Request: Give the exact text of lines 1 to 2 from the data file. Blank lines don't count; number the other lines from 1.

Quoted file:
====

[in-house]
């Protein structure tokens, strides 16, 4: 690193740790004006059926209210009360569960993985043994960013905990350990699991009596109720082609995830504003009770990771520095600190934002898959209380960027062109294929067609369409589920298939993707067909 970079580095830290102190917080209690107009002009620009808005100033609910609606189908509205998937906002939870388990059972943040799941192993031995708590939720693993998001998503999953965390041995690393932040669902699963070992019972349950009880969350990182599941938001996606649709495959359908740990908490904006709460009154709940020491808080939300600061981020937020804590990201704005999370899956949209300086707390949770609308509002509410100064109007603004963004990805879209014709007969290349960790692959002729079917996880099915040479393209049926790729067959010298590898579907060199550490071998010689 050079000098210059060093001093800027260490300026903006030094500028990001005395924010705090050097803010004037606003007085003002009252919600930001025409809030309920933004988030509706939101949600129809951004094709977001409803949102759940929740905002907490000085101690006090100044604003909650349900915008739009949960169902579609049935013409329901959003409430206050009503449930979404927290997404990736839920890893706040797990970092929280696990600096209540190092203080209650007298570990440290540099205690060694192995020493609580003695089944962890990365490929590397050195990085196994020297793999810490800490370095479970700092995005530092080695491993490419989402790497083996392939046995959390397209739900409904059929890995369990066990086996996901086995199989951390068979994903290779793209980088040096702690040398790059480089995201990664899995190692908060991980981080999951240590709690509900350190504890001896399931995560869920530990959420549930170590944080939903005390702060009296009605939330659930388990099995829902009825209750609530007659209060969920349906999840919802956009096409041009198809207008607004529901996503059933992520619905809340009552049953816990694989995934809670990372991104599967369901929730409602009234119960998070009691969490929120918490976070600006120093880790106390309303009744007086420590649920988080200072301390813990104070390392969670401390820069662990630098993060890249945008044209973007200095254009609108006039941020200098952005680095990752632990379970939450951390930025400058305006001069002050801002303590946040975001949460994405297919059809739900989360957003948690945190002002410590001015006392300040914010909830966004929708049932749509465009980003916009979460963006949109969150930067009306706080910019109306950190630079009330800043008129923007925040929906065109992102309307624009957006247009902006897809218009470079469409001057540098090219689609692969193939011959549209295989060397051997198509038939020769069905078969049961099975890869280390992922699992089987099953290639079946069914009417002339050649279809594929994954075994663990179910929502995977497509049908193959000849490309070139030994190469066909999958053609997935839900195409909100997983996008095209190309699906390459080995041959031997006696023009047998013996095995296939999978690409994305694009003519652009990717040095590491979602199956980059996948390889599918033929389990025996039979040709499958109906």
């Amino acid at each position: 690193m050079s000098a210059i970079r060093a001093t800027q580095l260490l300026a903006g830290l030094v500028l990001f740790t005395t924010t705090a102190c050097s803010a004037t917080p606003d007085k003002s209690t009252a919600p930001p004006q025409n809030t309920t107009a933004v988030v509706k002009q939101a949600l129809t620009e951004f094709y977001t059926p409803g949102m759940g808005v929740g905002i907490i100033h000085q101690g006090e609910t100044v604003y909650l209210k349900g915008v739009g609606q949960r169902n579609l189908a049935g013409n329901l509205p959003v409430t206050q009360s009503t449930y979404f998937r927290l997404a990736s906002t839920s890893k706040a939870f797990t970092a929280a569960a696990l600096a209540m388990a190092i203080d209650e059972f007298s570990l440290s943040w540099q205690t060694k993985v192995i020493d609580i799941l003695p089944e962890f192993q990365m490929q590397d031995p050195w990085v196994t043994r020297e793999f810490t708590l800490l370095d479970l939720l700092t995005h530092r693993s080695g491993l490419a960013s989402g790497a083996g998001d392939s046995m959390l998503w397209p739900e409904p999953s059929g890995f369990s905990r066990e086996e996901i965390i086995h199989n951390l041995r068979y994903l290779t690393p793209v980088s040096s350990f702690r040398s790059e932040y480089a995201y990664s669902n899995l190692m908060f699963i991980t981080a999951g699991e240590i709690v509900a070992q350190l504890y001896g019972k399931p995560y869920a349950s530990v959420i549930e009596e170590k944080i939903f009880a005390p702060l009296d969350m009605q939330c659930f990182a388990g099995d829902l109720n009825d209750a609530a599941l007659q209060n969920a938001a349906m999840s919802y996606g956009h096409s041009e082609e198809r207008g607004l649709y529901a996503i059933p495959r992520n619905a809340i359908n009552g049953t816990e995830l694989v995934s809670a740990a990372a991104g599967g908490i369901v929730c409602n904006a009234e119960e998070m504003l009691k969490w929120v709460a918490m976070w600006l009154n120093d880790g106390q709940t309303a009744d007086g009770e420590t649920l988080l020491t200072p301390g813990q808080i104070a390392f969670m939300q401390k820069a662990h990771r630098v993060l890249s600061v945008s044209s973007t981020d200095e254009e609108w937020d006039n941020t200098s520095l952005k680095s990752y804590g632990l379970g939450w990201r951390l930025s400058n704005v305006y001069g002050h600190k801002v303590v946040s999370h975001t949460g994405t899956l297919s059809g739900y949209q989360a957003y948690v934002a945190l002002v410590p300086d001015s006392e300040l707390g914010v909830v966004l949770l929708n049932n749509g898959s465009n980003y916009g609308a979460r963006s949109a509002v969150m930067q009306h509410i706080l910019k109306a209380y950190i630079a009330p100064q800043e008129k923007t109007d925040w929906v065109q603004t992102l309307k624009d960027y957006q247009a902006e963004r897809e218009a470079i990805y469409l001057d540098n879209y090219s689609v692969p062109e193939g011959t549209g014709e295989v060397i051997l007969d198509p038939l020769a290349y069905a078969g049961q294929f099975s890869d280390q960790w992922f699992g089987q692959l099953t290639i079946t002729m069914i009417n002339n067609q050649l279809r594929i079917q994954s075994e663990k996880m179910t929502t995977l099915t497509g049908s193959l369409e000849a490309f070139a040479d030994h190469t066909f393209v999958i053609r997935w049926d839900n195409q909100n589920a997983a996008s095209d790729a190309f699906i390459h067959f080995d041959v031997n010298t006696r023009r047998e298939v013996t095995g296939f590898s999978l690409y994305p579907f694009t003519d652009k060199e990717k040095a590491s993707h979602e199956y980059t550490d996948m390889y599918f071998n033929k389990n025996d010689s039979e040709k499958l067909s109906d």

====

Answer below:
[in-house]
């Protein structure tokens, strides 16, 4: 690193740790004006059926209210009360569960993985043994960013905990350990699991009596109720082609995830504003009770990771520095600190934002898959209380960027062109294929067609369409589920298939993707067909 970079580095830290102190917080209690107009002009620009808005100033609910609606189908509205998937906002939870388990059972943040799941192993031995708590939720693993998001998503999953965390041995690393932040669902699963070992019972349950009880969350990182599941938001996606649709495959359908740990908490904006709460009154709940020491808080939300600061981020937020804590990201704005999370899956949209300086707390949770609308509002509410100064109007603004963004990805879209014709007969290349960790692959002729079917996880099915040479393209049926790729067959010298590898579907060199550490071998010689 050079000098210059060093001093800027260490300026903006030094500028990001005395924010705090050097803010004037606003007085003002009252919600930001025409809030309920933004988030509706939101949600129809951004094709977001409803949102759940929740905002907490000085101690006090100044604003909650349900915008739009949960169902579609049935013409329901959003409430206050009503449930979404927290997404990736839920890893706040797990970092929280696990600096209540190092203080209650007298570990440290540099205690060694192995020493609580003695089944962890990365490929590397050195990085196994020297793999810490800490370095479970700092995005530092080695491993490419989402790497083996392939046995959390397209739900409904059929890995369990066990086996996901086995199989951390068979994903290779793209980088040096702690040398790059480089995201990664899995190692908060991980981080999951240590709690509900350190504890001896399931995560869920530990959420549930170590944080939903005390702060009296009605939330659930388990099995829902009825209750609530007659209060969920349906999840919802956009096409041009198809207008607004529901996503059933992520619905809340009552049953816990694989995934809670990372991104599967369901929730409602009234119960998070009691969490929120918490976070600006120093880790106390309303009744007086420590649920988080200072301390813990104070390392969670401390820069662990630098993060890249945008044209973007200095254009609108006039941020200098952005680095990752632990379970939450951390930025400058305006001069002050801002303590946040975001949460994405297919059809739900989360957003948690945190002002410590001015006392300040914010909830966004929708049932749509465009980003916009979460963006949109969150930067009306706080910019109306950190630079009330800043008129923007925040929906065109992102309307624009957006247009902006897809218009470079469409001057540098090219689609692969193939011959549209295989060397051997198509038939020769069905078969049961099975890869280390992922699992089987099953290639079946069914009417002339050649279809594929994954075994663990179910929502995977497509049908193959000849490309070139030994190469066909999958053609997935839900195409909100997983996008095209190309699906390459080995041959031997006696023009047998013996095995296939999978690409994305694009003519652009990717040095590491979602199956980059996948390889599918033929389990025996039979040709499958109906």